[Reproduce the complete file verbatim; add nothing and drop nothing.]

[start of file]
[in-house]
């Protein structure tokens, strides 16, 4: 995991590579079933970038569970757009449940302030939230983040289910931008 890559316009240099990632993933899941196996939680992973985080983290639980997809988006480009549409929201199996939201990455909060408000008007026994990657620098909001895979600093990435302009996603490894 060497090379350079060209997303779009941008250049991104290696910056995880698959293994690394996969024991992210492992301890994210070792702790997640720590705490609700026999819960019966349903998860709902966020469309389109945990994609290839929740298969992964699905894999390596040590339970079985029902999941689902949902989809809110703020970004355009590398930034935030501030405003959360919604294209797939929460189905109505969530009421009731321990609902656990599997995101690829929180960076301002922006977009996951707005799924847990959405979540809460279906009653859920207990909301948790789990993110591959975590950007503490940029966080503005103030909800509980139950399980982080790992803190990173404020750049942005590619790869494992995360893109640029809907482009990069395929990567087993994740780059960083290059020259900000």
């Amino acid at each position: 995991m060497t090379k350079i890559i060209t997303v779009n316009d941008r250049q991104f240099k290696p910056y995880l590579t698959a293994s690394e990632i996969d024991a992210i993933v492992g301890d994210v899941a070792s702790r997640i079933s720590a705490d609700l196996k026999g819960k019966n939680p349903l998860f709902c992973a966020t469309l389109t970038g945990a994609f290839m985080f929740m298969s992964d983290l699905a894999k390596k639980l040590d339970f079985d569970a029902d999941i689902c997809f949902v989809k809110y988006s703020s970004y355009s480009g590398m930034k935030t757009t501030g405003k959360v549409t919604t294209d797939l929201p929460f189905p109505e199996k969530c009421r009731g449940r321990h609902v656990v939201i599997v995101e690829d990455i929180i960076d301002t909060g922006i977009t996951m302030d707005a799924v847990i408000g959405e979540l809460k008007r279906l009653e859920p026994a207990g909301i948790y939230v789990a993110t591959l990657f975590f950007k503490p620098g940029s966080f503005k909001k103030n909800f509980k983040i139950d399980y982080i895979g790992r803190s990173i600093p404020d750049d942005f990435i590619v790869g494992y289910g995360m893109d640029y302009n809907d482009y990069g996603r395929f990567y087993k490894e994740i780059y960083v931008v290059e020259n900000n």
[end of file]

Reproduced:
[in-house]
């Protein structure tokens, strides 16, 4: 995991590579079933970038569970757009449940302030939230983040289910931008 890559316009240099990632993933899941196996939680992973985080983290639980997809988006480009549409929201199996939201990455909060408000008007026994990657620098909001895979600093990435302009996603490894 060497090379350079060209997303779009941008250049991104290696910056995880698959293994690394996969024991992210492992301890994210070792702790997640720590705490609700026999819960019966349903998860709902966020469309389109945990994609290839929740298969992964699905894999390596040590339970079985029902999941689902949902989809809110703020970004355009590398930034935030501030405003959360919604294209797939929460189905109505969530009421009731321990609902656990599997995101690829929180960076301002922006977009996951707005799924847990959405979540809460279906009653859920207990909301948790789990993110591959975590950007503490940029966080503005103030909800509980139950399980982080790992803190990173404020750049942005590619790869494992995360893109640029809907482009990069395929990567087993994740780059960083290059020259900000």
């Amino acid at each position: 995991m060497t090379k350079i890559i060209t997303v779009n316009d941008r250049q991104f240099k290696p910056y995880l590579t698959a293994s690394e990632i996969d024991a992210i993933v492992g301890d994210v899941a070792s702790r997640i079933s720590a705490d609700l196996k026999g819960k019966n939680p349903l998860f709902c992973a966020t469309l389109t970038g945990a994609f290839m985080f929740m298969s992964d983290l699905a894999k390596k639980l040590d339970f079985d569970a029902d999941i689902c997809f949902v989809k809110y988006s703020s970004y355009s480009g590398m930034k935030t757009t501030g405003k959360v549409t919604t294209d797939l929201p929460f189905p109505e199996k969530c009421r009731g449940r321990h609902v656990v939201i599997v995101e690829d990455i929180i960076d301002t909060g922006i977009t996951m302030d707005a799924v847990i408000g959405e979540l809460k008007r279906l009653e859920p026994a207990g909301i948790y939230v789990a993110t591959l990657f975590f950007k503490p620098g940029s966080f503005k909001k103030n909800f509980k983040i139950d399980y982080i895979g790992r803190s990173i600093p404020d750049d942005f990435i590619v790869g494992y289910g995360m893109d640029y302009n809907d482009y990069g996603r395929f990567y087993k490894e994740i780059y960083v931008v290059e020259n900000n």